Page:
What are the "digital humanities"?
What counts as the digital humanities? For some, the digital humanities are simply scholarly or pedagogical activities within the traditional humanities disciplines undertaken with digital tools. For others, the digital humanities involve a reconfiguration of traditional humanist activities, with an emphasis on interdisciplinarity and participation beyond specialist audiences. Digital humanities practices can include:
- The creation of digital editions, archives, maps, visualizations and exhibitions, often through collaboration between faculty, students, librarians, technologists and others.
- The use, analysis and/or creation of digital tools in the classroom.
- The study of the history and culture of new media, social media, human-computer interaction and cultural informatics--sometimes in alignment with the history of the book, the history of technology, film studies and material culture studies.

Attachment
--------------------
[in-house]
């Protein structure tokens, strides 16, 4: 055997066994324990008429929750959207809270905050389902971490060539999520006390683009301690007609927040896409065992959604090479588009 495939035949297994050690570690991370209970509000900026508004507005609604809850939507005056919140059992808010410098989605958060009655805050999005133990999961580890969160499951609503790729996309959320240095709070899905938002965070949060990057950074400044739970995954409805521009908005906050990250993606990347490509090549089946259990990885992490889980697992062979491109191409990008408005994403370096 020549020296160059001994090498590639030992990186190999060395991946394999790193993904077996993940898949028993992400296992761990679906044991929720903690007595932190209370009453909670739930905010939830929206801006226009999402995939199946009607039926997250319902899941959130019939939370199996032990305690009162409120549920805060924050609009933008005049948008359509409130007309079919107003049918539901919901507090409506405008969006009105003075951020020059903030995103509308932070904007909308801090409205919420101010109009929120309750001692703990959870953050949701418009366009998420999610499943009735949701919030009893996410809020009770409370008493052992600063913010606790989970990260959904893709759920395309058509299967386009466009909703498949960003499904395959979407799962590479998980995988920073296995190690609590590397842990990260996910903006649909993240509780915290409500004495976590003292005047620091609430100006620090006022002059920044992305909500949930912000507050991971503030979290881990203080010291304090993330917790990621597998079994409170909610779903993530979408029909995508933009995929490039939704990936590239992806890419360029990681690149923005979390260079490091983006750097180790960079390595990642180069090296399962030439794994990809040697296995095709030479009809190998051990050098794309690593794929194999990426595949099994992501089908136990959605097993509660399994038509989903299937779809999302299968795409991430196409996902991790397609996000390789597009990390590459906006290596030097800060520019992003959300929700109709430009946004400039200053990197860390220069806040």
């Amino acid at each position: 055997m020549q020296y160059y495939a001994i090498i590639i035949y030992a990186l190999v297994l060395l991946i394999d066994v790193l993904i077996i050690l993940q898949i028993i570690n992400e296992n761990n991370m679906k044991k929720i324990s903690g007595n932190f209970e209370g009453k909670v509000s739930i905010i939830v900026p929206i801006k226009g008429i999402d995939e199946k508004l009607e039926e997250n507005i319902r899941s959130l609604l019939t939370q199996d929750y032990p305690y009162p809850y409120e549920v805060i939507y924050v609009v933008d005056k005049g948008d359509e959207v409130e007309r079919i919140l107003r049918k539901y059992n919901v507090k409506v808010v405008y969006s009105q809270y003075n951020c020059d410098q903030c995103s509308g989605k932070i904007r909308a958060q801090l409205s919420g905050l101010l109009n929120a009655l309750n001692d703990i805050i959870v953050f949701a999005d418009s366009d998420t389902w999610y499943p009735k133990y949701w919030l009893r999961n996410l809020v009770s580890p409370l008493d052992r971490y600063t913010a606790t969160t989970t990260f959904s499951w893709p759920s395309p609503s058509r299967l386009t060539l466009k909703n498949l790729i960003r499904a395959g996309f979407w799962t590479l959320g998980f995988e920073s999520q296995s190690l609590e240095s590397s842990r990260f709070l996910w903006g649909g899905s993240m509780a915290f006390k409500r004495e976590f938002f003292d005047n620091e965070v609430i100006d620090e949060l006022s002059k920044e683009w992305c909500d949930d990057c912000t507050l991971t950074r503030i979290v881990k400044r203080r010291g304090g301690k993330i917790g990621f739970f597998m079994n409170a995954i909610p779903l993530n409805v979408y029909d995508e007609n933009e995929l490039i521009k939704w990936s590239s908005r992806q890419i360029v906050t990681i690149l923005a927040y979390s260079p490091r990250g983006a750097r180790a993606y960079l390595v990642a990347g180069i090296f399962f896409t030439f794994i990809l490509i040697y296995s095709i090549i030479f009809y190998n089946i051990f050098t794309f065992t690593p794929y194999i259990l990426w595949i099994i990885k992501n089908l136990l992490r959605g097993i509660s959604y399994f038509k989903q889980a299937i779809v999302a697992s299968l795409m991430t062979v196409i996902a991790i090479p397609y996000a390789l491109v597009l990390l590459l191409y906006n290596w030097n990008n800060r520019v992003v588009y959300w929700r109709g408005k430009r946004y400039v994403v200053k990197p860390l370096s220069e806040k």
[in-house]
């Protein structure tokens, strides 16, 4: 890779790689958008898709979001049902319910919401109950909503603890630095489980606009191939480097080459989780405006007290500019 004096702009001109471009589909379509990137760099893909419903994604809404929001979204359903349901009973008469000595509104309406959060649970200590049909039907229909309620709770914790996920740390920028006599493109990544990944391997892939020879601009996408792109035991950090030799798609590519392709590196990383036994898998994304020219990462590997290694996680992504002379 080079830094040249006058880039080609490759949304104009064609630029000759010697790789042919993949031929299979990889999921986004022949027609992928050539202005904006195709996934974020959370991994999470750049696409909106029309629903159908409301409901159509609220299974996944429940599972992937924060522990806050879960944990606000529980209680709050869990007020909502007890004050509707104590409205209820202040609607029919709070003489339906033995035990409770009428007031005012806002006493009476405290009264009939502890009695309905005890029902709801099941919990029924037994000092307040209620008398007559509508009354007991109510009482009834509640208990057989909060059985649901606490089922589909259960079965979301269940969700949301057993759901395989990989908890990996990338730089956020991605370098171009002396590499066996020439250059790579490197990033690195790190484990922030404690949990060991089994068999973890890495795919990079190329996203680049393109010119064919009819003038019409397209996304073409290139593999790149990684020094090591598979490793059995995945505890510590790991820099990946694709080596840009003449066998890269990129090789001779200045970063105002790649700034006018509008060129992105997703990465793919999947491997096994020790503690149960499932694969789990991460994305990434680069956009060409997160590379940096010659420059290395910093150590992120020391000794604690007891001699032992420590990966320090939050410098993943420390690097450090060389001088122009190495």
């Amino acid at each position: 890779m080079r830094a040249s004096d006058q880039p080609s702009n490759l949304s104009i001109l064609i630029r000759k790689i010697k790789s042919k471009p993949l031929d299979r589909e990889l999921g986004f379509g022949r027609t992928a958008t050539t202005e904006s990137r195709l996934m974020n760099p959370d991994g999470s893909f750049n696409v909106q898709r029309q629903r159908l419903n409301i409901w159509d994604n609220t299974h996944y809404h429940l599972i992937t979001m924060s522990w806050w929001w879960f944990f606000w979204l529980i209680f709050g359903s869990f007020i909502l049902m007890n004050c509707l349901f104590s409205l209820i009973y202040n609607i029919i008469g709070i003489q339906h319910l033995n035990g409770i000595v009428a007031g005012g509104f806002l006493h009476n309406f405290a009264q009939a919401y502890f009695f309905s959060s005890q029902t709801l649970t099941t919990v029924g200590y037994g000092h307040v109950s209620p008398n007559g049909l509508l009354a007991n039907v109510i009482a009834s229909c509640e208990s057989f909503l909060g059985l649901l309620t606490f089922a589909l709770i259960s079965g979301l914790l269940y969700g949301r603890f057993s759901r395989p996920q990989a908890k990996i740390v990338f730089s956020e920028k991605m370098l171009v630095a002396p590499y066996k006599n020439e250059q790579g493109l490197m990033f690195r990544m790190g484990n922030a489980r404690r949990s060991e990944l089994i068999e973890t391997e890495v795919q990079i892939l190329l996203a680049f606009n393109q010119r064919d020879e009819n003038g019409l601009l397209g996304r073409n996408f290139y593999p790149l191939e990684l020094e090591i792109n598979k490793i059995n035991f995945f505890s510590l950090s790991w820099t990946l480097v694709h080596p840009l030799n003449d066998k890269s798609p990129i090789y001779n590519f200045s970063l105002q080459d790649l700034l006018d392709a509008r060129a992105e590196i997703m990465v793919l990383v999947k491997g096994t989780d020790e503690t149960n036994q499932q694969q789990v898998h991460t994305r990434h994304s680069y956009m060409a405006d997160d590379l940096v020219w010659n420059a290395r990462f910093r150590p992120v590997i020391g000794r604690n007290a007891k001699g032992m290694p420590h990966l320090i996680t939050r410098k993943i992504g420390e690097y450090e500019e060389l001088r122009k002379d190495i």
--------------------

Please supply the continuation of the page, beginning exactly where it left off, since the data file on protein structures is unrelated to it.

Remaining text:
- The study of humanities questions at large scale via computer-aided analytic methods.
- The reinvention of traditional forms of scholarly communication.
Humanities Publishing in a Digital Environment
Anvil Academic: a platform for the digital publication of nontraditional scholarly work in the humanities.
digitalculturebooks: publishes innovative work in new media studies and digital humanities.
The Institute for the Future of the Book: sponsors various projects investigating the evolution of intellectual discourse.
Omeka: an open source web-publishing platform for the display of library, museum, archives, and scholarly collections and exhibitions.
Open Humanities Press: publishes open access e-books.
MediaCommons Press: publishes digital texts in the field of media studies.
Scalar: a platform for born-digital, open source, media-rich scholarly publishing.
University of California eScholarship: provides open access scholarly publishing services to the University of California.